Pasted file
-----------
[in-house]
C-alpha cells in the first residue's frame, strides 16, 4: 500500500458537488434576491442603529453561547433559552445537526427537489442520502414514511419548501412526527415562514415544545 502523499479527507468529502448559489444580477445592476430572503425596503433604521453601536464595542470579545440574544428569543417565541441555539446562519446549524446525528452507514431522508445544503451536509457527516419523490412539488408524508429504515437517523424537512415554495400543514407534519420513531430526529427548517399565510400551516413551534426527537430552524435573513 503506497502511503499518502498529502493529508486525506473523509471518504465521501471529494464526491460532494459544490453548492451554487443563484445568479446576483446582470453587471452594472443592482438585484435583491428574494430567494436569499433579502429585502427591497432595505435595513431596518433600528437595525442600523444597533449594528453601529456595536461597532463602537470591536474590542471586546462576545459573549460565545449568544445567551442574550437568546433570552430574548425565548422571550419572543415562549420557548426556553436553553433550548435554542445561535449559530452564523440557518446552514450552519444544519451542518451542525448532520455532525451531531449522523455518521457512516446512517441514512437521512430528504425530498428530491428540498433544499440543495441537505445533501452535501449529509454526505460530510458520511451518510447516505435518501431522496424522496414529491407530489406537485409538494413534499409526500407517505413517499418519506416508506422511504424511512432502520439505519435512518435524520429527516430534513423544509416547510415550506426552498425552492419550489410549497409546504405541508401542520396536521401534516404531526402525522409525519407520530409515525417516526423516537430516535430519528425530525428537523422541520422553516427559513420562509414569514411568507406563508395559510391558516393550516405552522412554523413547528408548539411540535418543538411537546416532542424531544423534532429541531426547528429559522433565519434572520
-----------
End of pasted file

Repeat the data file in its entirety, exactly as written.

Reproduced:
[in-house]
C-alpha cells in the first residue's frame, strides 16, 4: 500500500458537488434576491442603529453561547433559552445537526427537489442520502414514511419548501412526527415562514415544545 502523499479527507468529502448559489444580477445592476430572503425596503433604521453601536464595542470579545440574544428569543417565541441555539446562519446549524446525528452507514431522508445544503451536509457527516419523490412539488408524508429504515437517523424537512415554495400543514407534519420513531430526529427548517399565510400551516413551534426527537430552524435573513 503506497502511503499518502498529502493529508486525506473523509471518504465521501471529494464526491460532494459544490453548492451554487443563484445568479446576483446582470453587471452594472443592482438585484435583491428574494430567494436569499433579502429585502427591497432595505435595513431596518433600528437595525442600523444597533449594528453601529456595536461597532463602537470591536474590542471586546462576545459573549460565545449568544445567551442574550437568546433570552430574548425565548422571550419572543415562549420557548426556553436553553433550548435554542445561535449559530452564523440557518446552514450552519444544519451542518451542525448532520455532525451531531449522523455518521457512516446512517441514512437521512430528504425530498428530491428540498433544499440543495441537505445533501452535501449529509454526505460530510458520511451518510447516505435518501431522496424522496414529491407530489406537485409538494413534499409526500407517505413517499418519506416508506422511504424511512432502520439505519435512518435524520429527516430534513423544509416547510415550506426552498425552492419550489410549497409546504405541508401542520396536521401534516404531526402525522409525519407520530409515525417516526423516537430516535430519528425530525428537523422541520422553516427559513420562509414569514411568507406563508395559510391558516393550516405552522412554523413547528408548539411540535418543538411537546416532542424531544423534532429541531426547528429559522433565519434572520